Scientists Explore Antarctica’s Buried Lakes
In October, British scientists travelled to Antarctica to sample water and sediments from Lake Ellsworth. Lake Ellsworth is one of more than 400 sub-glacial lakes, and is buried under three kilometres of solid ice. Starting in December, and working in conditions of -25°C and constant, extreme winds, scientists will use a custom-built hot water drill to pierce the ice and collect the samples. They will use space industry standards of sterilisation to make sure that the lake, which is still unexplored, remains uncontaminated.
What exactly are they looking to find under all that ice? The British Antarctic Survey (BAS) are interested in potential forms of microbial life which may have evolved in the lake’s unique conditions – that is to say, in total darkness, under extreme pressure, and isolated for almost a half million years. Any potential findings at Lake Ellsworth could provide great insight both about the origins of life on Earth, and about the possibility of life on other planets with similar environments. Of course, it is not certain that they will find any signs of life at all. In that case, the mission will have been helpful to understanding the limits of survival – and consequently, it will help scientists have an informed idea about which environments could never be conducive to the evolution of life forms.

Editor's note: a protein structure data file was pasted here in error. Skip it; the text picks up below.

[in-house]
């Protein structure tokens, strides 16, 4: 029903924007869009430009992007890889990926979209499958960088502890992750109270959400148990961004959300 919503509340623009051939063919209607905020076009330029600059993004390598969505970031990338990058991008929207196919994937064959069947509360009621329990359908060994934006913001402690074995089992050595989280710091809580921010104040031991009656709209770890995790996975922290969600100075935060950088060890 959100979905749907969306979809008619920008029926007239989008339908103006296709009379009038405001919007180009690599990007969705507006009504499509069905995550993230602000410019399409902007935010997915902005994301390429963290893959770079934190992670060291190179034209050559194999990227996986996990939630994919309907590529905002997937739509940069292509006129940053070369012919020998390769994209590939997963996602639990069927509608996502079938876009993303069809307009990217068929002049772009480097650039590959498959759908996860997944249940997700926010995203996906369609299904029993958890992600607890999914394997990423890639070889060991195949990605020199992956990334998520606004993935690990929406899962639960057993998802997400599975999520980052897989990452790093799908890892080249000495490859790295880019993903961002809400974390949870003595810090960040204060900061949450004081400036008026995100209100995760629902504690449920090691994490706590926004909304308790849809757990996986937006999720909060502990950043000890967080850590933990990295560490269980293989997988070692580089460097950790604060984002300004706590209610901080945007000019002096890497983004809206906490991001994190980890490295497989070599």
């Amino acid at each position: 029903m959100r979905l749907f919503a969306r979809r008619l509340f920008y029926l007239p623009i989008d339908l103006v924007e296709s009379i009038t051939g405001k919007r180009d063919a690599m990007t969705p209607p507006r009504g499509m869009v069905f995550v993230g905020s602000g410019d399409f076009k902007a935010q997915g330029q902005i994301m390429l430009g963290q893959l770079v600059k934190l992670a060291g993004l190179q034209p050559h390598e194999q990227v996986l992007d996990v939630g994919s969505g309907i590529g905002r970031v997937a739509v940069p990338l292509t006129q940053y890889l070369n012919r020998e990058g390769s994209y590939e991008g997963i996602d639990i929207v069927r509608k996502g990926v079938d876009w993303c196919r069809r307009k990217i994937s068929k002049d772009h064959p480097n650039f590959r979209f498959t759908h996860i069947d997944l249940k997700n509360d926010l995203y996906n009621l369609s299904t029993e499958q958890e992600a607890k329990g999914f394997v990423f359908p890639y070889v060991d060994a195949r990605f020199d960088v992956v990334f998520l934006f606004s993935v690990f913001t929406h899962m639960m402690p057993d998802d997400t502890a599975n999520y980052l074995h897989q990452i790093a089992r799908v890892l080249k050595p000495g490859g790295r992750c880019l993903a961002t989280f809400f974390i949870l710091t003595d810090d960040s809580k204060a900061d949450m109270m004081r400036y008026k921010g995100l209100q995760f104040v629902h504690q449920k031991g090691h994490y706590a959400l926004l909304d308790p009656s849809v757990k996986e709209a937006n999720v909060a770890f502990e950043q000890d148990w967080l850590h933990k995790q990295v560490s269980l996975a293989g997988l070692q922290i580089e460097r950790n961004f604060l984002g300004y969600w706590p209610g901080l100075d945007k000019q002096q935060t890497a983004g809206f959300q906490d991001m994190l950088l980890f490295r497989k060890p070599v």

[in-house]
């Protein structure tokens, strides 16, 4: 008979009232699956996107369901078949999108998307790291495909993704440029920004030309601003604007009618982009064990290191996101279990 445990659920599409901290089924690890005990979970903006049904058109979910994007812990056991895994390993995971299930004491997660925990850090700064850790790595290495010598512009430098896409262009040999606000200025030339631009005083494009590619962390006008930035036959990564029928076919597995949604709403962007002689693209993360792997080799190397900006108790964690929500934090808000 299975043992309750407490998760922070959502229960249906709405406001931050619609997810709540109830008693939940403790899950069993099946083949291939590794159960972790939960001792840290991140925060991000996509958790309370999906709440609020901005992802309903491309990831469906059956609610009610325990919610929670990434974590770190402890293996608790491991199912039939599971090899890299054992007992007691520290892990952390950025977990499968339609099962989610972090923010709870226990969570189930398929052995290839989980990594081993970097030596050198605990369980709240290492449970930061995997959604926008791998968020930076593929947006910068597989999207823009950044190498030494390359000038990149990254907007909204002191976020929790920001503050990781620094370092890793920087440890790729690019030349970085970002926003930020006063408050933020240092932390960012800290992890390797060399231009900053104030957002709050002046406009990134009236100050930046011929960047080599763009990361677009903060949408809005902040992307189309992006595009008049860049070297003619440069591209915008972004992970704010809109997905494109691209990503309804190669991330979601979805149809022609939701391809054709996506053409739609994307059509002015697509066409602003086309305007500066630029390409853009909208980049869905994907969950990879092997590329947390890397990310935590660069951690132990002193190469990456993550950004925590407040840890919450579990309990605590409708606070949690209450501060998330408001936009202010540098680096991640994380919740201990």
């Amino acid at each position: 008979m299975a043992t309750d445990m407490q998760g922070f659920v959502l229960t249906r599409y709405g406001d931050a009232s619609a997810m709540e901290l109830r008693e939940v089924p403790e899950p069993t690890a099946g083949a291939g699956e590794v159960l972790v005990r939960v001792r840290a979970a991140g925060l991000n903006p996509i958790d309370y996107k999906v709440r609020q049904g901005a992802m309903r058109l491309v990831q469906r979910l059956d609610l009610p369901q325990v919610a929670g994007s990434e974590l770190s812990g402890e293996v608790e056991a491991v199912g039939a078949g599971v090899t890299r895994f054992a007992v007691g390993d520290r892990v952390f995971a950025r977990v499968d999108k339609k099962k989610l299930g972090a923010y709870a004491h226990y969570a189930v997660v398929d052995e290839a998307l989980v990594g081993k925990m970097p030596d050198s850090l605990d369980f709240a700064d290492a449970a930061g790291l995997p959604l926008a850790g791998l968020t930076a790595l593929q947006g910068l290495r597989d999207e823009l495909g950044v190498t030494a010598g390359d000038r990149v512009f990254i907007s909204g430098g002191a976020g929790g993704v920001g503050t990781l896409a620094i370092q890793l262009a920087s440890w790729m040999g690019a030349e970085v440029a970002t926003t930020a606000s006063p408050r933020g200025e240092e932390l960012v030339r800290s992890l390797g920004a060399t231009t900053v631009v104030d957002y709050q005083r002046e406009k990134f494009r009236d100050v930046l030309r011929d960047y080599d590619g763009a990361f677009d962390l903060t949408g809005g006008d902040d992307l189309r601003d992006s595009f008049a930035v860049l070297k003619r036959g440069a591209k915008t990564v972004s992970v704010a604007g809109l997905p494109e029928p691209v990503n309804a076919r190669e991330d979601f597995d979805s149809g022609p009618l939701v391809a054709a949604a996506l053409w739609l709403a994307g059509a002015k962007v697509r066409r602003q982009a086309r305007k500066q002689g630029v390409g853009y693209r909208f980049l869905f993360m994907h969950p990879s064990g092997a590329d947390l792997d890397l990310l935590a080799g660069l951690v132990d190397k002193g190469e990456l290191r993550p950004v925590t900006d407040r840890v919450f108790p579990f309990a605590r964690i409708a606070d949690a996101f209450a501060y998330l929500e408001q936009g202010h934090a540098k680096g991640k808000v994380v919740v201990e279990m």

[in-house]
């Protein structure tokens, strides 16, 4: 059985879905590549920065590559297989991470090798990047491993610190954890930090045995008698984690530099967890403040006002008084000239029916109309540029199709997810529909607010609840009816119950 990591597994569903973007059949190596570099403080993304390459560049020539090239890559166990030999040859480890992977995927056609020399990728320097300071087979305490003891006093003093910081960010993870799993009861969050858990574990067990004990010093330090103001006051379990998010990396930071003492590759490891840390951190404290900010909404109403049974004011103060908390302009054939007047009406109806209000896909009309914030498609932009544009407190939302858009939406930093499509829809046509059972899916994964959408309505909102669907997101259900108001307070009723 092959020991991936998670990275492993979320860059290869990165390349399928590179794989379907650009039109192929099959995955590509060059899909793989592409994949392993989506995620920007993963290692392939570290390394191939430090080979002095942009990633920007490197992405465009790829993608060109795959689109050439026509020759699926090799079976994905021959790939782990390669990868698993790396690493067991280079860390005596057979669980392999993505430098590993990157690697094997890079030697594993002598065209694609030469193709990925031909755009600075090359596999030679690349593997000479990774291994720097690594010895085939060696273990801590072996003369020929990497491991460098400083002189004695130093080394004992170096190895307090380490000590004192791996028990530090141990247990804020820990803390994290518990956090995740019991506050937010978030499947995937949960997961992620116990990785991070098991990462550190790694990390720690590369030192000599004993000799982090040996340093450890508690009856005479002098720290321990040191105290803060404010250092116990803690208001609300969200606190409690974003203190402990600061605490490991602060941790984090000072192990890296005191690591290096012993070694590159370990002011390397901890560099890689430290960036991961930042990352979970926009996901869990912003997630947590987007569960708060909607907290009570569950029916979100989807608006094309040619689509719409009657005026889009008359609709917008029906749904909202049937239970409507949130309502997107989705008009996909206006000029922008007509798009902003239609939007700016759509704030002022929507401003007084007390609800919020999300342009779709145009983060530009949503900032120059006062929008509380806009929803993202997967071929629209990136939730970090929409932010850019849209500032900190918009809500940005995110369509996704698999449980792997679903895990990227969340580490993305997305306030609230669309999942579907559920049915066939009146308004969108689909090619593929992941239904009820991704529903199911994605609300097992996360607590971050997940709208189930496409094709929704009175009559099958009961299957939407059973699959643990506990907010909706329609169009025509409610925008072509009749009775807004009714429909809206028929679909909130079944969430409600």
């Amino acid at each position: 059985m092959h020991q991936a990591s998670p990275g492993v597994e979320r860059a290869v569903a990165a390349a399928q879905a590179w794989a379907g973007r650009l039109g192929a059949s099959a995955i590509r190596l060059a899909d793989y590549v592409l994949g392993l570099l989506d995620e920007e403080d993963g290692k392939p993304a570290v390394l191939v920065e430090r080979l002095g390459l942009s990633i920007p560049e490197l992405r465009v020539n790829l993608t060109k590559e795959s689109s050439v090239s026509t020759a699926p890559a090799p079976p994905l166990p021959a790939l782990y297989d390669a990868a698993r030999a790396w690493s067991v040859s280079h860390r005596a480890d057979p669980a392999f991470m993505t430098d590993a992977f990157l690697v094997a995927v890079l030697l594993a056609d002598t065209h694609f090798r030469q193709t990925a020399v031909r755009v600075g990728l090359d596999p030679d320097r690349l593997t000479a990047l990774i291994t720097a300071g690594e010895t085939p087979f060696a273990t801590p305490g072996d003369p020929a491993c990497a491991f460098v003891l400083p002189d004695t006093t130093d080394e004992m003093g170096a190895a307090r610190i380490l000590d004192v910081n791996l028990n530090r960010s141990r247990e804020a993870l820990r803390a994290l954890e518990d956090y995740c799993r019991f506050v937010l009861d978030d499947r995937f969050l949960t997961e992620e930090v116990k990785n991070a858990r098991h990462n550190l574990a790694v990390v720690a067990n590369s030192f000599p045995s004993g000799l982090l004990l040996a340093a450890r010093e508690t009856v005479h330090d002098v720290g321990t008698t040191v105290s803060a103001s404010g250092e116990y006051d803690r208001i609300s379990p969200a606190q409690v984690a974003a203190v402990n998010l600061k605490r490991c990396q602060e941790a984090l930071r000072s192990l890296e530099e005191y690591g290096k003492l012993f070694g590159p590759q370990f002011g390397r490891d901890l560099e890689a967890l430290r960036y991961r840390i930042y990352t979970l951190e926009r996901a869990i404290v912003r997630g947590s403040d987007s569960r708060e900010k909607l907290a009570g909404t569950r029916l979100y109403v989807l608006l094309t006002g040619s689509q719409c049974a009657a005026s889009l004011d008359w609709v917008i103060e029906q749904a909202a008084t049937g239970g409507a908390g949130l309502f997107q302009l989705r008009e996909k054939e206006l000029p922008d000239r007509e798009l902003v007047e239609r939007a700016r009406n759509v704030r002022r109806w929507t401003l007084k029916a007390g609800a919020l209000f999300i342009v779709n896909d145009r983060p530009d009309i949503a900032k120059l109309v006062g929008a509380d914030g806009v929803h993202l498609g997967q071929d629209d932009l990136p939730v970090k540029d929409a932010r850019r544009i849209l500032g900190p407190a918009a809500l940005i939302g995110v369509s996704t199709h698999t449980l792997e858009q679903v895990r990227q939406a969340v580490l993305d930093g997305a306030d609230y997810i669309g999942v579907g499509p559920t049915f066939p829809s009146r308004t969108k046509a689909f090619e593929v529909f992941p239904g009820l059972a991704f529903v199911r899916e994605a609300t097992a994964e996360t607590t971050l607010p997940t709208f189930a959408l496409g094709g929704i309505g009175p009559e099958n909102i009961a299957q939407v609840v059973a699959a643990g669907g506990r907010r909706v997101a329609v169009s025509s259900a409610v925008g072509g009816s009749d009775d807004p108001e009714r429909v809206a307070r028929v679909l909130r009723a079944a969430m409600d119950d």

The composition of the lake floor sediment itself could also give clues as to past climate change. Should the scientists find remains of microbial life even in the deepest sediments, they would be able to surmise that Antarctica had once been a more inhabitable – and therefore, probably warmer – environment.
This research into the most unexplored part of the Earth is the result of collaboration between two Natural Environment Research Council (NERC) Centres of Excellence, and eight UK universities.